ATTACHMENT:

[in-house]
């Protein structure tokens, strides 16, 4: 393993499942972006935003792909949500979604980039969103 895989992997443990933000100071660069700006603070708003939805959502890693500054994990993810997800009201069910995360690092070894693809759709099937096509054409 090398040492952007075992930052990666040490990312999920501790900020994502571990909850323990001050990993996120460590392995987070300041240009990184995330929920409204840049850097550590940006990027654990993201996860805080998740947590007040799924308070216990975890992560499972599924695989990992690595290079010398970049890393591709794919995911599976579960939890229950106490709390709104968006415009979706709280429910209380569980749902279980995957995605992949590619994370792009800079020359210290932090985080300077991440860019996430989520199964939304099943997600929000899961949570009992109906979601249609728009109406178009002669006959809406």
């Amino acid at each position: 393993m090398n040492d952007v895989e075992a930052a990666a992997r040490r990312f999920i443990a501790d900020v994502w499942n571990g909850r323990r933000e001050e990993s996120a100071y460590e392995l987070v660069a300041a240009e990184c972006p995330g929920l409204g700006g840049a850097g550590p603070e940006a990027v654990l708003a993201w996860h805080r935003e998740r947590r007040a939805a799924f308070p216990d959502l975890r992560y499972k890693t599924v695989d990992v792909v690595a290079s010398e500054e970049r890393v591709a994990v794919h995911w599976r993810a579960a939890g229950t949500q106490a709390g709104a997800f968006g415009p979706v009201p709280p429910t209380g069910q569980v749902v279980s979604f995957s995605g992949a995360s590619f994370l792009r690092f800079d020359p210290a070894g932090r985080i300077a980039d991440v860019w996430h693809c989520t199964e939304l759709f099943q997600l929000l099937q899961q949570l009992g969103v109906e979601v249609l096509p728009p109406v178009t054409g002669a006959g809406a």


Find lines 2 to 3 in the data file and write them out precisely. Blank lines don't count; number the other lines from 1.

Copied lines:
């Protein structure tokens, strides 16, 4: 393993499942972006935003792909949500979604980039969103 895989992997443990933000100071660069700006603070708003939805959502890693500054994990993810997800009201069910995360690092070894693809759709099937096509054409 090398040492952007075992930052990666040490990312999920501790900020994502571990909850323990001050990993996120460590392995987070300041240009990184995330929920409204840049850097550590940006990027654990993201996860805080998740947590007040799924308070216990975890992560499972599924695989990992690595290079010398970049890393591709794919995911599976579960939890229950106490709390709104968006415009979706709280429910209380569980749902279980995957995605992949590619994370792009800079020359210290932090985080300077991440860019996430989520199964939304099943997600929000899961949570009992109906979601249609728009109406178009002669006959809406």
């Amino acid at each position: 393993m090398n040492d952007v895989e075992a930052a990666a992997r040490r990312f999920i443990a501790d900020v994502w499942n571990g909850r323990r933000e001050e990993s996120a100071y460590e392995l987070v660069a300041a240009e990184c972006p995330g929920l409204g700006g840049a850097g550590p603070e940006a990027v654990l708003a993201w996860h805080r935003e998740r947590r007040a939805a799924f308070p216990d959502l975890r992560y499972k890693t599924v695989d990992v792909v690595a290079s010398e500054e970049r890393v591709a994990v794919h995911w599976r993810a579960a939890g229950t949500q106490a709390g709104a997800f968006g415009p979706v009201p709280p429910t209380g069910q569980v749902v279980s979604f995957s995605g992949a995360s590619f994370l792009r690092f800079d020359p210290a070894g932090r985080i300077a980039d991440v860019w996430h693809c989520t199964e939304l759709f099943q997600l929000l099937q899961q949570l009992g969103v109906e979601v249609l096509p728009p109406v178009t054409g002669a006959g809406a």